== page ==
Harvard University Graduate School, Department of Molecular and Cell Biology
Carolina, who earned a double major in biochemistry and economics, focuses on applied structural biology of infectious diseases such as HIV, Dengue fever and Lyme disease that affect third-world countries. Her project involved the assignment of NMR spectra of an RNA stem-loop-important pre-mRNA splicing by the spliceosome with the goal of solving the structure of the stem loop. Carolina, president of the Undergraduate Affiliate Network of the American Society for Biochemistry and Molecular Biology, became interested in science when, at 12, she read about the Human Genome Project. She left her native Colombia right after high school and spent a decade working her way through college. Through Minority Research Access Careers, Carolina received an undergraduate fellowship funded by the National Institutes of Health and has had summer internships at Harvard and Yale. At Harvard, she used nuclear magnetic resonance to investigate the murine leukemia virus’ pseudoknot, which is an RNA motif that regulates the read-through translation mechanism critical for packaging and maturation of new viral particles. “I’m particularly interested in answering scientific questions involving structural studies that can lead to the understanding of regulatory processes, which in turn may lead to the design and development of novel treatments for infectious diseases that affect third-world countries,” she says. A Mother’s Day Scholar and on the Dean’s List, Carolina is interested in mentoring high school students and getting more minorities involved in science.
Columbia University College of Physicians and Surgeons
Carmen, a biochemistry and biology major, is interested in cancer biology, specifically cell cycle regulation and signal transduction. Her research project focused on p53, a tumor suppressor protein whose gene is most commonly mutated in cancer, and the effect of phosphorylation at Ser15 of p53 on mRNA 3’ processing. She hopes to become a cancer biologist with her own research laboratory. “I am highly motivated to know I will be able to elucidate and contribute to the growing body of scientific knowledge and develop new cancer therapeutics,” she says. Through the Minority Access to Research Careers (MARC) program, Carmen studied the role that DNA damage plays in the development of cancer. A MARC Scholar, she received the Stewart Reynolds Award for Excellence in Biochemistry and was on the Dean’s List. When she presented her research at the 2009 Annual Biomedical Research Conference for Minority Students, she earned one of only 12 presentation awards offered in her discipline. She enjoys reading, biking, playing soccer, traveling, listening to music and dancing.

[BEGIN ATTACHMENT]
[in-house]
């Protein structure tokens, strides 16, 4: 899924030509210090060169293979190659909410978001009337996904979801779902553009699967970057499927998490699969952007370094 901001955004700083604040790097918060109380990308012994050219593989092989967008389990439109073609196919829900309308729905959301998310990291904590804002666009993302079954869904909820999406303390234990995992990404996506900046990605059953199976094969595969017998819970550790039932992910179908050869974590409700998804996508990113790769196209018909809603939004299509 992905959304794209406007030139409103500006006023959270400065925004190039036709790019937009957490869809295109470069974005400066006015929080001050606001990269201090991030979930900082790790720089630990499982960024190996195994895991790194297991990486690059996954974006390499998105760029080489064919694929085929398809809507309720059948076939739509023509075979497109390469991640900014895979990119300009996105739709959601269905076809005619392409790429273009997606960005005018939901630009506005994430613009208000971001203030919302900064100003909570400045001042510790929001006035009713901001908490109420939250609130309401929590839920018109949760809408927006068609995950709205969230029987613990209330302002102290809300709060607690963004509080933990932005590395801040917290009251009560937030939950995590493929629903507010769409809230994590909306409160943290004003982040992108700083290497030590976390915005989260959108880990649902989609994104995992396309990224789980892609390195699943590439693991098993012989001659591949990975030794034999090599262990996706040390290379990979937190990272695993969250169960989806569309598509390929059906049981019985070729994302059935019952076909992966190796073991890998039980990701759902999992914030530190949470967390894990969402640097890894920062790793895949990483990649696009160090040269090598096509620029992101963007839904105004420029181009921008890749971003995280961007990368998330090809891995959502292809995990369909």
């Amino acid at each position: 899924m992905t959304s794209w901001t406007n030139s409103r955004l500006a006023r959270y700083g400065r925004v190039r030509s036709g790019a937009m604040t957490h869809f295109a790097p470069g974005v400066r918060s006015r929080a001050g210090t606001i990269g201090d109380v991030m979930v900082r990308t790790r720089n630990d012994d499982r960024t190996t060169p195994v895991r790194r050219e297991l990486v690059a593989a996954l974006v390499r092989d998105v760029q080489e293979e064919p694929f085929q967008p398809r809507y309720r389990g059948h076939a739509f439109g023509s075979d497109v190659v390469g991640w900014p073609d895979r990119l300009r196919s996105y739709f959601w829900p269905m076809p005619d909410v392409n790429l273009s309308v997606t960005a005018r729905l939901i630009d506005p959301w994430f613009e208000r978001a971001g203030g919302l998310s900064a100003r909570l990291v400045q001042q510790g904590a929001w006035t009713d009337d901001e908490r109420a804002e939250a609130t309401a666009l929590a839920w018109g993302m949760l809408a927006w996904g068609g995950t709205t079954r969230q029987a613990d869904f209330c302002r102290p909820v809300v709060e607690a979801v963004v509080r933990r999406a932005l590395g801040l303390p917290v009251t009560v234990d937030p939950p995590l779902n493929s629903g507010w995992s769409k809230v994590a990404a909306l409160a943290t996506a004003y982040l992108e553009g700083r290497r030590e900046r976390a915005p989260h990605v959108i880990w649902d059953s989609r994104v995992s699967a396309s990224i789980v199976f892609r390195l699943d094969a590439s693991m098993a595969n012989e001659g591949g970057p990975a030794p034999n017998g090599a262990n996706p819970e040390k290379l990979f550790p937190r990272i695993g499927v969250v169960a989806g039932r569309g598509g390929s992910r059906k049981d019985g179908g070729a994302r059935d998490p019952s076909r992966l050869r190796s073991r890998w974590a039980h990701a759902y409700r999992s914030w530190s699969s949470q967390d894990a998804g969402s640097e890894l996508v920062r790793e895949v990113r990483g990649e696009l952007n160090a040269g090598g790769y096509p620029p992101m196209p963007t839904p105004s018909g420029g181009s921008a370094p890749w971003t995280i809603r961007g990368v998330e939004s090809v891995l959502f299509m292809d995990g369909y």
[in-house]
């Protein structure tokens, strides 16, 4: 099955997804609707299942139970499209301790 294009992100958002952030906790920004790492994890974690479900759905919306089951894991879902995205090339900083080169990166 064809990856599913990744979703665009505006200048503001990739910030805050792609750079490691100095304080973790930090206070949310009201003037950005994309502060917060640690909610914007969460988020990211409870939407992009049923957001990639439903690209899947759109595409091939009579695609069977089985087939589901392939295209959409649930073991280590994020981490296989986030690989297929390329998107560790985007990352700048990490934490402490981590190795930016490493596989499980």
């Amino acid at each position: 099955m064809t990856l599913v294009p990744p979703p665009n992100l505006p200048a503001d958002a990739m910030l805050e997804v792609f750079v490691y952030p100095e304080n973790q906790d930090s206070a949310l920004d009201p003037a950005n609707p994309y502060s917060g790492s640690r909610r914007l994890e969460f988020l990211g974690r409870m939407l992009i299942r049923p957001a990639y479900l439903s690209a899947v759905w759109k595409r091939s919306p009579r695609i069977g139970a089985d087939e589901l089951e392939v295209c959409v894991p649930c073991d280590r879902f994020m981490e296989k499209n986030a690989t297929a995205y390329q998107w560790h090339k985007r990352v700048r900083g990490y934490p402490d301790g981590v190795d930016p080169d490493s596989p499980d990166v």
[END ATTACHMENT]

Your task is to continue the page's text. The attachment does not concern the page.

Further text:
Yale University School of Medicine
Joshua, a biology major, seeks to understand how the immune system attacks the body in autoimmune diseases and to develop treatments. In his project, he used a confocal microscope to identify the distribution of lysosomes in specialized epithelial cells in the thymus. These thymic nurse cells are crucial in T-cell development. Joshua’s quest to pursue science was sparked when he watched his mother, a nurse, give vaccines to poor children in his native Nigeria. He decided on a career in medicine when, as part of an ambulance corps, he helped save a man’s life. “I resolved that if I could touch people’s lives in this very basic, yet powerful way, the satisfaction I would receive would justify all the challenges associated with the pursuit of a medical career.” The winner of a scientific award at the 2009 CSTEP conference, Joshua made the Dean’s List. A member of the Golden Key International Honor Society and Phi Eta Sigma, he served as a chemistry workshop leader. He likes to play basketball, piano and soccer and is interested in computer programming.
The City University of New York is the nation’s leading urban public university. Founded in New York City in 1847 as The Free Academy, the University has 23 institutions: 11 senior colleges, six community colleges, the William E. Macaulay Honors College at CUNY, the Graduate School and University Center, the CUNY Graduate School of Journalism, the CUNY School of Law, the CUNY School of Professional Studies and the CUNY School of Public Health. The University serves 260,000 academic credit students and 269,808 adult, continuing and professional education students. College Now, the University’s academic enrichment program for 32,500 high school students, is offered at CUNY campuses and more than 300 high schools throughout the five boroughs of New York City. The University offers online baccalaureate degrees through the School of Professional Studies and an individualized baccalaureate through the CUNY Baccalaureate Degree. More than 1 million visitors and 2 million page views are served each month by www.cuny.edu, the University’s website.